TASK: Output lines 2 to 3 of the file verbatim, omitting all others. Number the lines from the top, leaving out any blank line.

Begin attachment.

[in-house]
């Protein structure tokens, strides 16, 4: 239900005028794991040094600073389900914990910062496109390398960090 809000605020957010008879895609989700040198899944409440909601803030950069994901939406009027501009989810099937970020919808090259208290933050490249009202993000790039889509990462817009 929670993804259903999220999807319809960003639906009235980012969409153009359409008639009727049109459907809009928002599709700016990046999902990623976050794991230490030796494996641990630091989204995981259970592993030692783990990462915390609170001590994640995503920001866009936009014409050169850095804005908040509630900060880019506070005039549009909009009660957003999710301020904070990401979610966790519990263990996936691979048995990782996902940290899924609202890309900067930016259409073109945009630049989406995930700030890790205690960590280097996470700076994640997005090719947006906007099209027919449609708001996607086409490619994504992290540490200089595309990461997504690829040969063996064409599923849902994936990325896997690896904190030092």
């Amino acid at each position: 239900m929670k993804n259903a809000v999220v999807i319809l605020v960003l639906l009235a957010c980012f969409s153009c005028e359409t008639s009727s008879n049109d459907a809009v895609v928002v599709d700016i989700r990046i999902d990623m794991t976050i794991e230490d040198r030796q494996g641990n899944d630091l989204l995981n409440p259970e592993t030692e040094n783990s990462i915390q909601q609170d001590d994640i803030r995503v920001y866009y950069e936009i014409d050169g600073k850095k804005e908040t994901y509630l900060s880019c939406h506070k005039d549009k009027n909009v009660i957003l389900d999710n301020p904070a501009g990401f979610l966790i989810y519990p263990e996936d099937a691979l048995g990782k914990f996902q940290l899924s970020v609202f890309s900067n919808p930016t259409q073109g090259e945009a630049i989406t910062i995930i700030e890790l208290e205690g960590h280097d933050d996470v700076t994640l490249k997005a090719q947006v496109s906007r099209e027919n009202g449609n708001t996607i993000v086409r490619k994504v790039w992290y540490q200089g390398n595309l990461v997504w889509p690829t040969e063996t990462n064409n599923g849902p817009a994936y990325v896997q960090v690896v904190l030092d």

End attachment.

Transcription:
């Protein structure tokens, strides 16, 4: 239900005028794991040094600073389900914990910062496109390398960090 809000605020957010008879895609989700040198899944409440909601803030950069994901939406009027501009989810099937970020919808090259208290933050490249009202993000790039889509990462817009 929670993804259903999220999807319809960003639906009235980012969409153009359409008639009727049109459907809009928002599709700016990046999902990623976050794991230490030796494996641990630091989204995981259970592993030692783990990462915390609170001590994640995503920001866009936009014409050169850095804005908040509630900060880019506070005039549009909009009660957003999710301020904070990401979610966790519990263990996936691979048995990782996902940290899924609202890309900067930016259409073109945009630049989406995930700030890790205690960590280097996470700076994640997005090719947006906007099209027919449609708001996607086409490619994504992290540490200089595309990461997504690829040969063996064409599923849902994936990325896997690896904190030092």
């Amino acid at each position: 239900m929670k993804n259903a809000v999220v999807i319809l605020v960003l639906l009235a957010c980012f969409s153009c005028e359409t008639s009727s008879n049109d459907a809009v895609v928002v599709d700016i989700r990046i999902d990623m794991t976050i794991e230490d040198r030796q494996g641990n899944d630091l989204l995981n409440p259970e592993t030692e040094n783990s990462i915390q909601q609170d001590d994640i803030r995503v920001y866009y950069e936009i014409d050169g600073k850095k804005e908040t994901y509630l900060s880019c939406h506070k005039d549009k009027n909009v009660i957003l389900d999710n301020p904070a501009g990401f979610l966790i989810y519990p263990e996936d099937a691979l048995g990782k914990f996902q940290l899924s970020v609202f890309s900067n919808p930016t259409q073109g090259e945009a630049i989406t910062i995930i700030e890790l208290e205690g960590h280097d933050d996470v700076t994640l490249k997005a090719q947006v496109s906007r099209e027919n009202g449609n708001t996607i993000v086409r490619k994504v790039w992290y540490q200089g390398n595309l990461v997504w889509p690829t040969e063996t990462n064409n599923g849902p817009a994936y990325v896997q960090v690896v904190l030092d």